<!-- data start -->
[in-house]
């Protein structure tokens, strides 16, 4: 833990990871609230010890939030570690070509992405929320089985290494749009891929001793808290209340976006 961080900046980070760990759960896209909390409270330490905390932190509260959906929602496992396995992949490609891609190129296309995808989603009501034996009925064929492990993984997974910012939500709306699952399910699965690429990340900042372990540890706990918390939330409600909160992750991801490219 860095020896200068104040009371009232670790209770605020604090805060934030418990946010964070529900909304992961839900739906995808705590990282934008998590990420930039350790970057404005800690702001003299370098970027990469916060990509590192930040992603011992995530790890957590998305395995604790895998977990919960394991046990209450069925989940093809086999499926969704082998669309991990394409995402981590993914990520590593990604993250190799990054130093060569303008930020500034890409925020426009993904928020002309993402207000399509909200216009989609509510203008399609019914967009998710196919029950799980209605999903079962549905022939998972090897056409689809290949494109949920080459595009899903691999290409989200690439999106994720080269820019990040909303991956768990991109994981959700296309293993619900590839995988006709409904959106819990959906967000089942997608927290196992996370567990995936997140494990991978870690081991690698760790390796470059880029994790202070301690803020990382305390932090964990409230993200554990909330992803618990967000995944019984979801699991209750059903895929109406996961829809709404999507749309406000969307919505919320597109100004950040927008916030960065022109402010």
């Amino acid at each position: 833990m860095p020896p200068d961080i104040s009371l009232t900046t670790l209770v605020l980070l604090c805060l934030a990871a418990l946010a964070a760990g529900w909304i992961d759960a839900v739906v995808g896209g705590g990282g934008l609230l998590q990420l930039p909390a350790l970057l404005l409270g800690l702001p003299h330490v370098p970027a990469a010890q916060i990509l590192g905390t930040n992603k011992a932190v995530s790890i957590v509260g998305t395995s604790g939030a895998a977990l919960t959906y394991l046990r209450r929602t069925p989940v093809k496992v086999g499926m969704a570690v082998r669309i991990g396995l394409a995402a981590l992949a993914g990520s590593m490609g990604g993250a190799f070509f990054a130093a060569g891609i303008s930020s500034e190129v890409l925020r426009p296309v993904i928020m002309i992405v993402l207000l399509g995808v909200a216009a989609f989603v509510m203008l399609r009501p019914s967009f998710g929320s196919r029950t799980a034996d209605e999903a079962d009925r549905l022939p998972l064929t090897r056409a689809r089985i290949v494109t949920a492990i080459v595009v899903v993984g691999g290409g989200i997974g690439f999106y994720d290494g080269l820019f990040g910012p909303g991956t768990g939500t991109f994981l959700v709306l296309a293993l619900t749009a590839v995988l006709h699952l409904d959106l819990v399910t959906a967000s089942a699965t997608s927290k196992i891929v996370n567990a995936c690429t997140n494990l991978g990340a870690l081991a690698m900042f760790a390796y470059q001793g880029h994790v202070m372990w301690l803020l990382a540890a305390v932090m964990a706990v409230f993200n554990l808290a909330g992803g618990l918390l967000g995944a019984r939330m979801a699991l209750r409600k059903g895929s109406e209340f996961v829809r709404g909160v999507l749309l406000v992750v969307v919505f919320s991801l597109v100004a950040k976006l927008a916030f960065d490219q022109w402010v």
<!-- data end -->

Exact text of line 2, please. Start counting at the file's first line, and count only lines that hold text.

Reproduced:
């Protein structure tokens, strides 16, 4: 833990990871609230010890939030570690070509992405929320089985290494749009891929001793808290209340976006 961080900046980070760990759960896209909390409270330490905390932190509260959906929602496992396995992949490609891609190129296309995808989603009501034996009925064929492990993984997974910012939500709306699952399910699965690429990340900042372990540890706990918390939330409600909160992750991801490219 860095020896200068104040009371009232670790209770605020604090805060934030418990946010964070529900909304992961839900739906995808705590990282934008998590990420930039350790970057404005800690702001003299370098970027990469916060990509590192930040992603011992995530790890957590998305395995604790895998977990919960394991046990209450069925989940093809086999499926969704082998669309991990394409995402981590993914990520590593990604993250190799990054130093060569303008930020500034890409925020426009993904928020002309993402207000399509909200216009989609509510203008399609019914967009998710196919029950799980209605999903079962549905022939998972090897056409689809290949494109949920080459595009899903691999290409989200690439999106994720080269820019990040909303991956768990991109994981959700296309293993619900590839995988006709409904959106819990959906967000089942997608927290196992996370567990995936997140494990991978870690081991690698760790390796470059880029994790202070301690803020990382305390932090964990409230993200554990909330992803618990967000995944019984979801699991209750059903895929109406996961829809709404999507749309406000969307919505919320597109100004950040927008916030960065022109402010």